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2009 U.S. Open Draw Set

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2009 U.S. Open Draw Set


usopenlogoThe suspense is over.  With Rafael Nadal’s ranking now at number 3, the burning question was whether Roger Federer will have to face his nemesis prior to the finals.  The prospect of a Roger versus Rafa final remains alive with these two on opposite sides of the draw.  On the other hand, there will be no Williams sisters final.  Serena and Venus can only clash in the semifinals.

Federer will be aiming for a sixth consecutive U.S. Open trophy and his recent win in Cincy demonstrates that the world number one has a good shot. Still, 2003 U.S. Open champ Andy Roddick who gave Federer an unforgettable battle at Wimbledon and Novak Djokovic, 2007 U.S. Open finalist, might be formidable semifinal opponents. Nadal may find himself in a dog fight right out of the blocks with Richard Gasquet as a first round adversary. With Rafa still not in full shape with his knees, another possible obstacle will be Jo-Wilfried Tsonga in the quarterfinals.  Last year’s finalist, Andy Murray could meet Nadal in the semifinals.  The Brit is hungry and healthy, a combination that may stand in the way of Nadal reaching his first U.S. Open final. In the quarterfinals, Murray might see Juan Martin Del Potro.  Although the Brit has had Del Potro’s number, the Argentine may pull an ace off his sleeve.  Should conditioning not become a factor, Del Potro has the tools to get to his first major final.

Top seed Dinara Safina has a tough path to the quarterfinals with Alisa Kleybanova, Lucie Safarova possible rivals in the early rounds.  Jelena Jankovic, Safina’s potential quarterfinal counterpart, may have Sabine Lisicki or Ana Ivanovic to contend with.  Elena Dementieva and Svetlana Kuznetsova could be semifinals match ups for either woman.  Dementieva has looked great in the lead up tournaments and is well positioned to carry her first major. Although reigning French Open champion Svetlana Kuznetsova has been dealing with injury, she is a threat to take her second U.S. Open.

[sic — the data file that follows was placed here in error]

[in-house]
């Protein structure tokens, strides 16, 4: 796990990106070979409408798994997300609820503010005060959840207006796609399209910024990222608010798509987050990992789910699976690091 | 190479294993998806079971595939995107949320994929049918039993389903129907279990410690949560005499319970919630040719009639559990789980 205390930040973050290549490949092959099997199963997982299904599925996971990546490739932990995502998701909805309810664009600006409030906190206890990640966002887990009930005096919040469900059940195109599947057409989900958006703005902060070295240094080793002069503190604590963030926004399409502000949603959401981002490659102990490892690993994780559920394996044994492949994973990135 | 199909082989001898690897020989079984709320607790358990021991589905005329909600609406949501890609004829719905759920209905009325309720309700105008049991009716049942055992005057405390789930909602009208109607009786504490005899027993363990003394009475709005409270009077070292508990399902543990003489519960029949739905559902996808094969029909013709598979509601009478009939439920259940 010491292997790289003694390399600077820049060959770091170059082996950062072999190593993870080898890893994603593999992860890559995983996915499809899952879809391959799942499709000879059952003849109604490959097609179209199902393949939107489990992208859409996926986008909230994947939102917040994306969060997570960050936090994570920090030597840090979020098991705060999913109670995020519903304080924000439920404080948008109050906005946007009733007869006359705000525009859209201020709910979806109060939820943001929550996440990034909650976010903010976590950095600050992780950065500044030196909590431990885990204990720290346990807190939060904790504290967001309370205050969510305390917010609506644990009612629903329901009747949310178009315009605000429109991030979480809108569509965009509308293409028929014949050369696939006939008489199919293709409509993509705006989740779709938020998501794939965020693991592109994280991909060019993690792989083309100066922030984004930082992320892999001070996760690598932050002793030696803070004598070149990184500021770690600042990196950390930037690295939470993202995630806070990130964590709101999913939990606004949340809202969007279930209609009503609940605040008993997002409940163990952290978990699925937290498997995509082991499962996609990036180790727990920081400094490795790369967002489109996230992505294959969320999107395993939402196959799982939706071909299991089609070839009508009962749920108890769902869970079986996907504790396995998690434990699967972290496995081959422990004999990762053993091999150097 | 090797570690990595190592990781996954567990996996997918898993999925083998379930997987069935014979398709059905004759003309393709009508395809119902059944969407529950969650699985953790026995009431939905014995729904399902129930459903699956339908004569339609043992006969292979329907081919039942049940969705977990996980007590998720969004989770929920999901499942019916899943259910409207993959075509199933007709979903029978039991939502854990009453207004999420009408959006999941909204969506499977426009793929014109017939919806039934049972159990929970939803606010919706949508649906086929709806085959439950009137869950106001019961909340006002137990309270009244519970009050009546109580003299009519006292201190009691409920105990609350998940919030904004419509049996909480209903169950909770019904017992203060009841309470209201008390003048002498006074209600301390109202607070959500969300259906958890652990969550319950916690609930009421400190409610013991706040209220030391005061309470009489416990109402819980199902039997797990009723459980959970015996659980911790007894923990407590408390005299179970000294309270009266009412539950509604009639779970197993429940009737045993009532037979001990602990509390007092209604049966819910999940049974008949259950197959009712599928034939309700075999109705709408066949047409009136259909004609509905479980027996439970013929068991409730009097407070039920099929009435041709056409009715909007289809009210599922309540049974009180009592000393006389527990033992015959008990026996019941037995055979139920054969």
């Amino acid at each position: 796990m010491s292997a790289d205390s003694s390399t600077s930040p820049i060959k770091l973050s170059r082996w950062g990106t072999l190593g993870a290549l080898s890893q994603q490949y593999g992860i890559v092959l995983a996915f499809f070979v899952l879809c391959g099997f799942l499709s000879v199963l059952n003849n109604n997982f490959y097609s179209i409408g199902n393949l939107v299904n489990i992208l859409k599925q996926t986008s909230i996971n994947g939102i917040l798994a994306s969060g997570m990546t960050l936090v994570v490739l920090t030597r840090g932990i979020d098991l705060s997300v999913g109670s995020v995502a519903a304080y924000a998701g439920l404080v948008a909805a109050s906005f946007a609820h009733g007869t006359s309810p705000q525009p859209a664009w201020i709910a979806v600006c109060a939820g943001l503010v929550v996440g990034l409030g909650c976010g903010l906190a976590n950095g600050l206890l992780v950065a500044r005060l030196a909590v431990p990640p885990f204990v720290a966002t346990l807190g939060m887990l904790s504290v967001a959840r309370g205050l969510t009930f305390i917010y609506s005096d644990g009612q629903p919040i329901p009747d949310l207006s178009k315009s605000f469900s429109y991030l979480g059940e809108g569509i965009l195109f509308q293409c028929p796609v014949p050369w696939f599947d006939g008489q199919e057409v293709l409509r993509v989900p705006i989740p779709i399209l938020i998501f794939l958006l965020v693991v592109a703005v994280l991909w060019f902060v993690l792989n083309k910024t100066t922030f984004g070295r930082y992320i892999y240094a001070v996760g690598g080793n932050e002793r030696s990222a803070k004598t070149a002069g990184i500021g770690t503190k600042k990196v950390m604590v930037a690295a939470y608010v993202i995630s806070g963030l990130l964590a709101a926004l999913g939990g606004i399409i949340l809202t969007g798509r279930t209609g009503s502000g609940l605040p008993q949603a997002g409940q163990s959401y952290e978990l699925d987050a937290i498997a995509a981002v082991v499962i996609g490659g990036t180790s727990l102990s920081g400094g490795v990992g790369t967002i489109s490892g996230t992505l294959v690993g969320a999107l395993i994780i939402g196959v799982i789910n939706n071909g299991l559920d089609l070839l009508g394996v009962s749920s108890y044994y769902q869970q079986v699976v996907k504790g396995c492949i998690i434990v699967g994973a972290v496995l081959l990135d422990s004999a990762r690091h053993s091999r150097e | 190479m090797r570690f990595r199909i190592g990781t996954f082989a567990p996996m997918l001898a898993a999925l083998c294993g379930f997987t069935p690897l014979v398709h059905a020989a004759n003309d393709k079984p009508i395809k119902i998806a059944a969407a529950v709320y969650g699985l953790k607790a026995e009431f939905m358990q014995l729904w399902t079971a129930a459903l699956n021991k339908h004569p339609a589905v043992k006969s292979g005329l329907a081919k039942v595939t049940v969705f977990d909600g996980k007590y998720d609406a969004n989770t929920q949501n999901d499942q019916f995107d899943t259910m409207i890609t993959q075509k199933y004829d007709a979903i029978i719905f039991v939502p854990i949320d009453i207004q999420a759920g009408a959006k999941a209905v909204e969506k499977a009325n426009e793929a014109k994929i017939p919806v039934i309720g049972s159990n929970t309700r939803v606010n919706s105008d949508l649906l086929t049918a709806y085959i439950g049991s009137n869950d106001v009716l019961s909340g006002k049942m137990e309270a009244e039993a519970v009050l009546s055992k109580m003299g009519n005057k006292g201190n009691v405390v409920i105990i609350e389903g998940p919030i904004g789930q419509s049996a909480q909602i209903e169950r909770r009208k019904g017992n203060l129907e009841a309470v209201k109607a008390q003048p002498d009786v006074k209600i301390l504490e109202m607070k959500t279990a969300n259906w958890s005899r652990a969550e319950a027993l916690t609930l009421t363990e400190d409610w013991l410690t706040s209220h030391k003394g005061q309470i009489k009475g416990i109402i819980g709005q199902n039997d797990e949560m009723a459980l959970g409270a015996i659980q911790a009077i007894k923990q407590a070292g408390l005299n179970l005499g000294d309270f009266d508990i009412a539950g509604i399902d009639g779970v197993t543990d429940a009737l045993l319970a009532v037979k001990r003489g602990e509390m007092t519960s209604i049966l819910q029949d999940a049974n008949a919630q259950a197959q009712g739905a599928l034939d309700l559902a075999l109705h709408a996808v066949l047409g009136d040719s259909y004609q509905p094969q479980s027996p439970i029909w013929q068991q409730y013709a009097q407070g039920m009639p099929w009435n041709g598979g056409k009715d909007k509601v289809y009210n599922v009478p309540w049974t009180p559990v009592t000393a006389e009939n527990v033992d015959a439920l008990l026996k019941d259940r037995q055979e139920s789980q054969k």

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Dementieva Scrapes By Sharapova In Toronto Final

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Dementieva Scrapes By Sharapova In Toronto Final


rogers-cup-logoAll Russian finals have become common place on the WTA tour.  At the Rogers Cup, Elena Dementieva stopped Maria Sharapova from claiming her first title since April 2008.  Dementieva beat Sharapova 6-4, 6-3 at this premier affair to gather her third title of the season.

By reaching the finals, each woman ended a drought.  For Sharapova, it was her first since rejoining the tour in May while for Dementieva her first since February.  The wind was part of the story as it wreaked havoc on the players’ serve.  After Dementieva held at love, Sharapova double faulted three times to be broken at love. Yet, Dementieva promptly returned the favor as she caught the serving jitters and with double faults was herself broken at love. Even when Maria managed to put a serve in play, Elena’s return placed her under pressure.  With a forehand up the line winner, Dementieva captured another break and with a love service game went ahead 4-1.  Subsequently, Dementieva had four more break points opportunities to stretch her lead.   But through sheer gut, Sharapova hung in to win her first service game for 2-4.  Then, by attacking second serves, with a forehand up the line winner, Maria had double break point.  Sharapova cashed in when Dementieva double faulted. Still, the serve continued to haunt Sharapova.  The next game, Dementieva gained her fourth break point when Sharapova’s forehand went wide.  Ultimately, Maria double faulted to seal the deal.  However, serving for the set at 5-3, Dementieva produced a couple of costly backhand errors and double faulted to let Sharapova back in the set.  Over the years, Dementieva has learned to block out her serving woes.  With great defense, Elena forced Maria into forehand errors and broke to wrap up the set.